I must let go.
For so long I have held to the habit of holding on.
Even my muscles
Are tense; deeply fearful are they
Of relaxing lest they fall away from their place.
I cling clutchingly to my friends
Lest I lose them.
I live under the shadow of being supplanted by another.
I cling to my money, not so much
By a wise economy and a thoughtful spending
But by a sense of possession that makes me depend upon it for strength.
I must let go—
Deep at the core of me
I must have a sense of freedom –
A sure awareness of detachment – of relaxation.
I must let go of everything.
I must let go of pride. But—
What am I saying? Is there not a sense of pride
That supports and sustains all achievement,
Even the essential dignity of my own personality?
It may be that I must let go
My dependence upon triumphing over my fellows, which seems
To give me a sense of security in their midst.
I cringe from my pain; I do not relish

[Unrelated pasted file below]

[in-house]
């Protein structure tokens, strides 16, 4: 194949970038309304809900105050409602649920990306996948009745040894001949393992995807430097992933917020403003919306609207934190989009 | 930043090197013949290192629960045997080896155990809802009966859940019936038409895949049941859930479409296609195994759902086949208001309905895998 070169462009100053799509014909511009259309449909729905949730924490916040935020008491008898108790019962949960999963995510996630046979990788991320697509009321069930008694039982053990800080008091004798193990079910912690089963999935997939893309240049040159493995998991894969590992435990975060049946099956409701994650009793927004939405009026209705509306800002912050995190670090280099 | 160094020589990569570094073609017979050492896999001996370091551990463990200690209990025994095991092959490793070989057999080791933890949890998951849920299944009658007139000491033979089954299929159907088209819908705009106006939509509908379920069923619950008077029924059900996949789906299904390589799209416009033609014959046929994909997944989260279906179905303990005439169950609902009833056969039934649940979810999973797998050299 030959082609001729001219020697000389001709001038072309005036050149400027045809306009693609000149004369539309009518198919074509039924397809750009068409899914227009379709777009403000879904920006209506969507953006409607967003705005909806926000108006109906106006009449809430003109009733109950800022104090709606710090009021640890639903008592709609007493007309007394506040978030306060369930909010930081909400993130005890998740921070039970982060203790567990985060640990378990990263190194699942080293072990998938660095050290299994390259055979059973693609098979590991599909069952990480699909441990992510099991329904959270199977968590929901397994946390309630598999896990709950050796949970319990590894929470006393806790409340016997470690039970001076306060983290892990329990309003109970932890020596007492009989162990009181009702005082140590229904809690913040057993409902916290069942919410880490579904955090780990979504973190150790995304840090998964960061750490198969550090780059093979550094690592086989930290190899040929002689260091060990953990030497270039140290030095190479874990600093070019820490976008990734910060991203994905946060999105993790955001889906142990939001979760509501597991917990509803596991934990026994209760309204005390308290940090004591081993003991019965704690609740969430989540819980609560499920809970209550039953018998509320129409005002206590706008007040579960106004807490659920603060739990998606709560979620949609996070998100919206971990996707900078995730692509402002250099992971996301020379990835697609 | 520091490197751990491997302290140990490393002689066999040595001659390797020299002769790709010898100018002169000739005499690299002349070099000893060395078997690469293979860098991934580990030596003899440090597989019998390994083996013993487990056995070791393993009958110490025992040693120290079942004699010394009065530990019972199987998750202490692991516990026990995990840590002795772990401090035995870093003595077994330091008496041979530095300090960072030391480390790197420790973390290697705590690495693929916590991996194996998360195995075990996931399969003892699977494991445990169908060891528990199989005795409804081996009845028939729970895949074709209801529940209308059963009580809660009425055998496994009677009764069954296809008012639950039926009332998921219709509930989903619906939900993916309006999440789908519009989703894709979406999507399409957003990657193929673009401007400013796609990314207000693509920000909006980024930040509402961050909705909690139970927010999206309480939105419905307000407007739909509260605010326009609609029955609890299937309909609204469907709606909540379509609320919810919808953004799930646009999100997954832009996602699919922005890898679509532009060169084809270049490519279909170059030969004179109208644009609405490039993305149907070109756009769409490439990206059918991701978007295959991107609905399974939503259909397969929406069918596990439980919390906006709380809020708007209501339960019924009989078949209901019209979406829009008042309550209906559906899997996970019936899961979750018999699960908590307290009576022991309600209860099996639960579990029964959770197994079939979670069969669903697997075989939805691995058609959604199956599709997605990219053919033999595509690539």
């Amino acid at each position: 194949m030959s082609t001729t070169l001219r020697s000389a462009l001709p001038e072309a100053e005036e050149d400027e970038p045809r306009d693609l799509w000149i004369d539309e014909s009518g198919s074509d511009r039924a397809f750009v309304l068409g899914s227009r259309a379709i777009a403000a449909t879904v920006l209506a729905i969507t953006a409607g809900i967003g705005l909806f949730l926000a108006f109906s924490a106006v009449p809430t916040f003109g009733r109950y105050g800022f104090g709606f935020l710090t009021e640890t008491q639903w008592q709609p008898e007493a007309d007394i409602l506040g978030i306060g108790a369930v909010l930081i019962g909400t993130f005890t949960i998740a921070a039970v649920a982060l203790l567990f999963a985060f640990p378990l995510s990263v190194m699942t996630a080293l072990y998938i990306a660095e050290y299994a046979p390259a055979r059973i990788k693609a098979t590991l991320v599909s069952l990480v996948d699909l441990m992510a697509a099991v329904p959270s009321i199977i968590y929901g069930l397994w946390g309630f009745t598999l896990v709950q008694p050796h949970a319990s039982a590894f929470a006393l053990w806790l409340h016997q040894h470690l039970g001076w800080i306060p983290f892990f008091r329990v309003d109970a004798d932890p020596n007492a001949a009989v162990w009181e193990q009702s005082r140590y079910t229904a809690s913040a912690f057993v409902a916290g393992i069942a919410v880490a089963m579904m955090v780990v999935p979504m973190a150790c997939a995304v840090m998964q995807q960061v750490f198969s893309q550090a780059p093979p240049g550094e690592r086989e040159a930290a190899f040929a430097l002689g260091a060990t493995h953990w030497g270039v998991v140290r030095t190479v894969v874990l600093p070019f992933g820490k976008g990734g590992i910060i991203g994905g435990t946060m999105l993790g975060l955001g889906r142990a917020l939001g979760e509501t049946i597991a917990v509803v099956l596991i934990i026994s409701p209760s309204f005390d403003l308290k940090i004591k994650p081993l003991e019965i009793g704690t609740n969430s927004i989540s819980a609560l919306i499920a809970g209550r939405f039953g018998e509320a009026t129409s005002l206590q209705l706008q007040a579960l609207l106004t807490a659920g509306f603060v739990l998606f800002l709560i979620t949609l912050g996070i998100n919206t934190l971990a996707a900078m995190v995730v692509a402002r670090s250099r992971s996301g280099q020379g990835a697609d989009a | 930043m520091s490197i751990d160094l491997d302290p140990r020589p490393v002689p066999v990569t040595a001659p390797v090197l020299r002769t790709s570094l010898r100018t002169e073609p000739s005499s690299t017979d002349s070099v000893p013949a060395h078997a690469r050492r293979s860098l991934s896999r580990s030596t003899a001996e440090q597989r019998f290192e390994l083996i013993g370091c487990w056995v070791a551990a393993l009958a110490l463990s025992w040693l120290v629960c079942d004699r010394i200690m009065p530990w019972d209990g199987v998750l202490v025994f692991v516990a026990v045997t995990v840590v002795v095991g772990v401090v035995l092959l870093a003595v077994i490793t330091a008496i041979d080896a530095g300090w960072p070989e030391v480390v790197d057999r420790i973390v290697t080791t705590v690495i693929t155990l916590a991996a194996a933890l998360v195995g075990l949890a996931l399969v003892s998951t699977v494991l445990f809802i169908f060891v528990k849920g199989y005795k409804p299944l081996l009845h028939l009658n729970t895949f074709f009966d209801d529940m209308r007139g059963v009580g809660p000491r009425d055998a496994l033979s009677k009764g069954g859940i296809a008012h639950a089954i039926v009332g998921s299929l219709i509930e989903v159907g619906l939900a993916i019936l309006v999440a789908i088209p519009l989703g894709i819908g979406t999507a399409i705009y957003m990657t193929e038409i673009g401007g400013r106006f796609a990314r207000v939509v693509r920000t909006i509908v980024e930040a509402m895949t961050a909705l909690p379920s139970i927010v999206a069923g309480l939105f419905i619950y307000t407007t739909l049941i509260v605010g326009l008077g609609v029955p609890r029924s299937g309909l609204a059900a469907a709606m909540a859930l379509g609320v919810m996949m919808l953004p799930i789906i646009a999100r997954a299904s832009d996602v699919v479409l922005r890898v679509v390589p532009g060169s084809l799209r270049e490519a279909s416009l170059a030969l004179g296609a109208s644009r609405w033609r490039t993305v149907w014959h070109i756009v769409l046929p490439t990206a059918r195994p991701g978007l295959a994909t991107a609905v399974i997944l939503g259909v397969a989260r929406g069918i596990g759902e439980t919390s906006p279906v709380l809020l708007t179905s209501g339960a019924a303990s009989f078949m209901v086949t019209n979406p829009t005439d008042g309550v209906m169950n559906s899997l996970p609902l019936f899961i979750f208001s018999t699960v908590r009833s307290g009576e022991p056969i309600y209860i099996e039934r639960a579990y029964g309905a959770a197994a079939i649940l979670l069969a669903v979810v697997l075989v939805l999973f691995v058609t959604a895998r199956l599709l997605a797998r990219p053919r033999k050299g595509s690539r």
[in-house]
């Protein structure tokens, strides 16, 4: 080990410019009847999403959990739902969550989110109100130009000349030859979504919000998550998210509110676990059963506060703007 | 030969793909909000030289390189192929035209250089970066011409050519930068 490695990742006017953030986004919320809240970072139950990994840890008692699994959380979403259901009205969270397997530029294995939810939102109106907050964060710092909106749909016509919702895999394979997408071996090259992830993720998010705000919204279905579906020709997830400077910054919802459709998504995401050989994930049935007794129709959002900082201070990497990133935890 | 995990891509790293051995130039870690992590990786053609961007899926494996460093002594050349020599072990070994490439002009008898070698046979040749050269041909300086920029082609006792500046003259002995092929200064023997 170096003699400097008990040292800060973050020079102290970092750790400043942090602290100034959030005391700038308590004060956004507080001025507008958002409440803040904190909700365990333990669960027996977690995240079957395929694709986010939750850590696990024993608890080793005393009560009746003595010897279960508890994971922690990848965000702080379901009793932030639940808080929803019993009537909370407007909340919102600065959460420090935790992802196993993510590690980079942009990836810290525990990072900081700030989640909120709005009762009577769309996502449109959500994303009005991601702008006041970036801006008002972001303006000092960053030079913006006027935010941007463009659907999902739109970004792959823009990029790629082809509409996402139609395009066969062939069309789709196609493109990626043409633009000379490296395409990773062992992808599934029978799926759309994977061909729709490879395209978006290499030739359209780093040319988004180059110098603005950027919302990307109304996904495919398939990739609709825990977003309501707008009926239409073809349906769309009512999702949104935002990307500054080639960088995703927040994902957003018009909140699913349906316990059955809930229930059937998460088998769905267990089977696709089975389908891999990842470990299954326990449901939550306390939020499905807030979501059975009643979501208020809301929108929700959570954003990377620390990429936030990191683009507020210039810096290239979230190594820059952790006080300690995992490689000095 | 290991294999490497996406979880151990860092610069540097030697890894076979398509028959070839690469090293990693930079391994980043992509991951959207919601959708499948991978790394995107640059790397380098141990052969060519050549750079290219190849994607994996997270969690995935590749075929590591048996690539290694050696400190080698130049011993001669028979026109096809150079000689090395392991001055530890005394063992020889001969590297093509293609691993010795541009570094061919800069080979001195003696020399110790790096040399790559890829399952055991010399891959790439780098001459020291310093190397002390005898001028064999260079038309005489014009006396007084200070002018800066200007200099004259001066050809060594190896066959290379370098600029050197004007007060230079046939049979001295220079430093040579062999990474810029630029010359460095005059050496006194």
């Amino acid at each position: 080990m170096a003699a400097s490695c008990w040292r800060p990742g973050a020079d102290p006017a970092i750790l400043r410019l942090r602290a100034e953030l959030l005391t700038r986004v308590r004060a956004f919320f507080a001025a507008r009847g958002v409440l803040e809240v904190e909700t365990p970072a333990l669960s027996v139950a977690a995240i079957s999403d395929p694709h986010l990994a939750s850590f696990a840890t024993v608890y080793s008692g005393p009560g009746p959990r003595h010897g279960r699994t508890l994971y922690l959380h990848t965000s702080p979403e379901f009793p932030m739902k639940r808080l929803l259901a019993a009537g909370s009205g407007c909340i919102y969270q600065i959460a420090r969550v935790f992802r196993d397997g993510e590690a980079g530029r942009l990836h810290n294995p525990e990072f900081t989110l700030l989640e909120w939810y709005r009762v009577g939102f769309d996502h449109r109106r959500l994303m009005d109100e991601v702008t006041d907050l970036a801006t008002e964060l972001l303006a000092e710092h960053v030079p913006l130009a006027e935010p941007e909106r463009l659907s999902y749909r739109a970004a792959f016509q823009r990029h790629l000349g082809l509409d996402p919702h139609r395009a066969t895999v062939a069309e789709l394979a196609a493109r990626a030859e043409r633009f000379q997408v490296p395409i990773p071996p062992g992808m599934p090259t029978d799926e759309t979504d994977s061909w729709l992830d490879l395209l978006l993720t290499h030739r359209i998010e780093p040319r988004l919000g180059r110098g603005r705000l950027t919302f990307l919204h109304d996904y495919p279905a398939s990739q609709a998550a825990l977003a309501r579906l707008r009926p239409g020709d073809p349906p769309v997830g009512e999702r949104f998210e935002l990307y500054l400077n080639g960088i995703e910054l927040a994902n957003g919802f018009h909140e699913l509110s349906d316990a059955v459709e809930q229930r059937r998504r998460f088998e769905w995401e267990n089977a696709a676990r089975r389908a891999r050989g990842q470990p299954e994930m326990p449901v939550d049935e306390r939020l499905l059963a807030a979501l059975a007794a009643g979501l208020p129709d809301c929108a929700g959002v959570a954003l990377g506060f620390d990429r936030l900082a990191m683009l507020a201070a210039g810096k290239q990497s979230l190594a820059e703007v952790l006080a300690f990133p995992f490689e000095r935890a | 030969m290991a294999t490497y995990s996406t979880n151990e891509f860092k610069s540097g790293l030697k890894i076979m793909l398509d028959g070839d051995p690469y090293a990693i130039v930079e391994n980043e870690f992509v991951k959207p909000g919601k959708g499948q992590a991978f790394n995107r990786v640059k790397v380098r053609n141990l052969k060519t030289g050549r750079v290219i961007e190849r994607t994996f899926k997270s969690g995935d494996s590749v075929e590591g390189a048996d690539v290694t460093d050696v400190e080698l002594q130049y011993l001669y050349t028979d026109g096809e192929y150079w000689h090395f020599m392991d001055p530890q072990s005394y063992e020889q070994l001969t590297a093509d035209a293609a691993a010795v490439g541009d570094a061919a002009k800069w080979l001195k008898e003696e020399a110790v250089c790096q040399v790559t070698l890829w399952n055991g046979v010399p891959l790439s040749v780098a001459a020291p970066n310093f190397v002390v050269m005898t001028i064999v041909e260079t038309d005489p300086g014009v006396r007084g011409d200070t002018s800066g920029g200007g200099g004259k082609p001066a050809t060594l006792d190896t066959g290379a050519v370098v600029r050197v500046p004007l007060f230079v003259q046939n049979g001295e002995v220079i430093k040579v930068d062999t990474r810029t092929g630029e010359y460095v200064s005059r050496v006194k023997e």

The struggle of life but I do not want to let go
Because the hurt and the tension of contest feed
The springs of my pride. They make me deeply aware.
But I must let go of everything.
I must let go of everything but God.
But God—May it not be
That God is in all the things to which I cling?
That may be the hidden reason for my clinging.
It is all very puzzling indeed. When I say
“I must let go of everything but God”
What is my meaning?
I must relax my hold on everything that dulls my sense of Him,
That comes between me and the inner awareness of His Presence
Pervading my life and glorifying
All the common ways with wonderful wonder.
“Teach me, O God, how to free myself of dearest possessions,
So that in my trust I shall find restored to me
All I need to walk in Thy path and to fulfill Thy will.
Let me know Thee for myself that I may not be satisfied
With aught that is less.”
Source: Deep Is the Hunger